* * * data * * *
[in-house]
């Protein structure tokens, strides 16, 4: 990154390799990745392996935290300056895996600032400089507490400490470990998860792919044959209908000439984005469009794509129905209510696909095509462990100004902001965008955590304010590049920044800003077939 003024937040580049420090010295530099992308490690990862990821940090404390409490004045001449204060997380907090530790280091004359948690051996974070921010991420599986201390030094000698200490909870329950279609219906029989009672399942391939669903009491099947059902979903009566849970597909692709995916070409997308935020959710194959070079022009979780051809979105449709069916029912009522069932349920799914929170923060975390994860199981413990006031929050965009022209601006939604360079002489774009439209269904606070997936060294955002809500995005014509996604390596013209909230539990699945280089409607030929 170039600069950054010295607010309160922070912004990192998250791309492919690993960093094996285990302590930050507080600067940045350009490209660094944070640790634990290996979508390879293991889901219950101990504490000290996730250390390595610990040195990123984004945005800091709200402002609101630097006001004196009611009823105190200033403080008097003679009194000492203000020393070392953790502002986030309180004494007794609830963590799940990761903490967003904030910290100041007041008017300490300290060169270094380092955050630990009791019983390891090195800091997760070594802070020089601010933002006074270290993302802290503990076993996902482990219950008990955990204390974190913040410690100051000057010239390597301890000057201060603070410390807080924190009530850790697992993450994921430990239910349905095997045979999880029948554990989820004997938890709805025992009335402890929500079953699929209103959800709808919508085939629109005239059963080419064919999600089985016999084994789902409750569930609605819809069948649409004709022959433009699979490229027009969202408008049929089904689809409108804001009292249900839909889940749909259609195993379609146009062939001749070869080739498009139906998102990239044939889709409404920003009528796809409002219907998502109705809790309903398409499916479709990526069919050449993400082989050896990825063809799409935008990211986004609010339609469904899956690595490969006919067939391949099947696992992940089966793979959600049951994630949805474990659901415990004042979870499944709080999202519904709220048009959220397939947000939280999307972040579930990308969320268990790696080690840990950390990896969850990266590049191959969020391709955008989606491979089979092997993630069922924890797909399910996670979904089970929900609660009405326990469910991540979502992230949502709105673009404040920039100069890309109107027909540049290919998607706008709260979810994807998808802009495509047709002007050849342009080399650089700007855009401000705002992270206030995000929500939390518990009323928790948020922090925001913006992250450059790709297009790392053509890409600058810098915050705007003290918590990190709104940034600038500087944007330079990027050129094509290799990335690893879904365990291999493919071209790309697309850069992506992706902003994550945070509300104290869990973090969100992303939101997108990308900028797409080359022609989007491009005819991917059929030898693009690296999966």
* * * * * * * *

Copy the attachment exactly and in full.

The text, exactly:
[in-house]
């Protein structure tokens, strides 16, 4: 990154390799990745392996935290300056895996600032400089507490400490470990998860792919044959209908000439984005469009794509129905209510696909095509462990100004902001965008955590304010590049920044800003077939 003024937040580049420090010295530099992308490690990862990821940090404390409490004045001449204060997380907090530790280091004359948690051996974070921010991420599986201390030094000698200490909870329950279609219906029989009672399942391939669903009491099947059902979903009566849970597909692709995916070409997308935020959710194959070079022009979780051809979105449709069916029912009522069932349920799914929170923060975390994860199981413990006031929050965009022209601006939604360079002489774009439209269904606070997936060294955002809500995005014509996604390596013209909230539990699945280089409607030929 170039600069950054010295607010309160922070912004990192998250791309492919690993960093094996285990302590930050507080600067940045350009490209660094944070640790634990290996979508390879293991889901219950101990504490000290996730250390390595610990040195990123984004945005800091709200402002609101630097006001004196009611009823105190200033403080008097003679009194000492203000020393070392953790502002986030309180004494007794609830963590799940990761903490967003904030910290100041007041008017300490300290060169270094380092955050630990009791019983390891090195800091997760070594802070020089601010933002006074270290993302802290503990076993996902482990219950008990955990204390974190913040410690100051000057010239390597301890000057201060603070410390807080924190009530850790697992993450994921430990239910349905095997045979999880029948554990989820004997938890709805025992009335402890929500079953699929209103959800709808919508085939629109005239059963080419064919999600089985016999084994789902409750569930609605819809069948649409004709022959433009699979490229027009969202408008049929089904689809409108804001009292249900839909889940749909259609195993379609146009062939001749070869080739498009139906998102990239044939889709409404920003009528796809409002219907998502109705809790309903398409499916479709990526069919050449993400082989050896990825063809799409935008990211986004609010339609469904899956690595490969006919067939391949099947696992992940089966793979959600049951994630949805474990659901415990004042979870499944709080999202519904709220048009959220397939947000939280999307972040579930990308969320268990790696080690840990950390990896969850990266590049191959969020391709955008989606491979089979092997993630069922924890797909399910996670979904089970929900609660009405326990469910991540979502992230949502709105673009404040920039100069890309109107027909540049290919998607706008709260979810994807998808802009495509047709002007050849342009080399650089700007855009401000705002992270206030995000929500939390518990009323928790948020922090925001913006992250450059790709297009790392053509890409600058810098915050705007003290918590990190709104940034600038500087944007330079990027050129094509290799990335690893879904365990291999493919071209790309697309850069992506992706902003994550945070509300104290869990973090969100992303939101997108990308900028797409080359022609989007491009005819991917059929030898693009690296999966």